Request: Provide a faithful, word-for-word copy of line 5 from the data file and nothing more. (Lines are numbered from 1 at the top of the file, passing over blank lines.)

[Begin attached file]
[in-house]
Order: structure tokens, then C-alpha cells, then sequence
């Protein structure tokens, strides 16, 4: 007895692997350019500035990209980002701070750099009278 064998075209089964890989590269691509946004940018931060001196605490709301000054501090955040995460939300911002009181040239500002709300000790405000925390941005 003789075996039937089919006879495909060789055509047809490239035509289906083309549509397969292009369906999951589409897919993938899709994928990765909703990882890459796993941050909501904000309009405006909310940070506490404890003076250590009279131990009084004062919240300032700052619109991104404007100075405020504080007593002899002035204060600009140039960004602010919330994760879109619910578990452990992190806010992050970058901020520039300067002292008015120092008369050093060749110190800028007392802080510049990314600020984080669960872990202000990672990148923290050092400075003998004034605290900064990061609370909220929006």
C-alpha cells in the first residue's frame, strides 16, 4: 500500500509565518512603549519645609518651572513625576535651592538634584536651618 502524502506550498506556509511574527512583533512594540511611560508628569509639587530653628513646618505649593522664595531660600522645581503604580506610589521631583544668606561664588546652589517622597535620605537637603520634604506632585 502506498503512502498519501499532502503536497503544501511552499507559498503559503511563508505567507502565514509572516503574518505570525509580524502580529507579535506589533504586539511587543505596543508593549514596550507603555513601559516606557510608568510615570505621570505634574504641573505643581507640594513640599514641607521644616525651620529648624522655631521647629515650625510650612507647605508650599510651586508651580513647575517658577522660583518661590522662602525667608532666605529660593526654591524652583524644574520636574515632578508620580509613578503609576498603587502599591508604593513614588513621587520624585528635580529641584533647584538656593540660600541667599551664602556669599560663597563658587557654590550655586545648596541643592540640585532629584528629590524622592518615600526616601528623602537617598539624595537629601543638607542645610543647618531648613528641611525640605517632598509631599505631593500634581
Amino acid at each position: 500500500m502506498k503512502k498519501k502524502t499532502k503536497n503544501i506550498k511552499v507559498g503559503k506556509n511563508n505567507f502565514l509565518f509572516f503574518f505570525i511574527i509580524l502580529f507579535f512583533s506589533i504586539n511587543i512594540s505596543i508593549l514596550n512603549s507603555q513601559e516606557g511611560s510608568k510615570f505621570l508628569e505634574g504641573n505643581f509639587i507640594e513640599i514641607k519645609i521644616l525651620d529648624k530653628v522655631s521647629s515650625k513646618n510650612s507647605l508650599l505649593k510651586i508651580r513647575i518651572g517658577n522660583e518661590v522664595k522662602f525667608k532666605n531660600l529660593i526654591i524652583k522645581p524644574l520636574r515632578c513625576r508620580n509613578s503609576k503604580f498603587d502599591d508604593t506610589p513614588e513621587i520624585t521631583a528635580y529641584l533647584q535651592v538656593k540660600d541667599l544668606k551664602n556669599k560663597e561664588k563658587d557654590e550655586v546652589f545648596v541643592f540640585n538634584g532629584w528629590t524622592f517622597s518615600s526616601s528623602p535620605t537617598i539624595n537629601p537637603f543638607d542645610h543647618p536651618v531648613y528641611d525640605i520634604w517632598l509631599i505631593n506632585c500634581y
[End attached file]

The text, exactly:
Amino acid at each position: 500500500m502506498k503512502k498519501k502524502t499532502k503536497n503544501i506550498k511552499v507559498g503559503k506556509n511563508n505567507f502565514l509565518f509572516f503574518f505570525i511574527i509580524l502580529f507579535f512583533s506589533i504586539n511587543i512594540s505596543i508593549l514596550n512603549s507603555q513601559e516606557g511611560s510608568k510615570f505621570l508628569e505634574g504641573n505643581f509639587i507640594e513640599i514641607k519645609i521644616l525651620d529648624k530653628v522655631s521647629s515650625k513646618n510650612s507647605l508650599l505649593k510651586i508651580r513647575i518651572g517658577n522660583e518661590v522664595k522662602f525667608k532666605n531660600l529660593i526654591i524652583k522645581p524644574l520636574r515632578c513625576r508620580n509613578s503609576k503604580f498603587d502599591d508604593t506610589p513614588e513621587i520624585t521631583a528635580y529641584l533647584q535651592v538656593k540660600d541667599l544668606k551664602n556669599k560663597e561664588k563658587d557654590e550655586v546652589f545648596v541643592f540640585n538634584g532629584w528629590t524622592f517622597s518615600s526616601s528623602p535620605t537617598i539624595n537629601p537637603f543638607d542645610h543647618p536651618v531648613y528641611d525640605i520634604w517632598l509631599i505631593n506632585c500634581y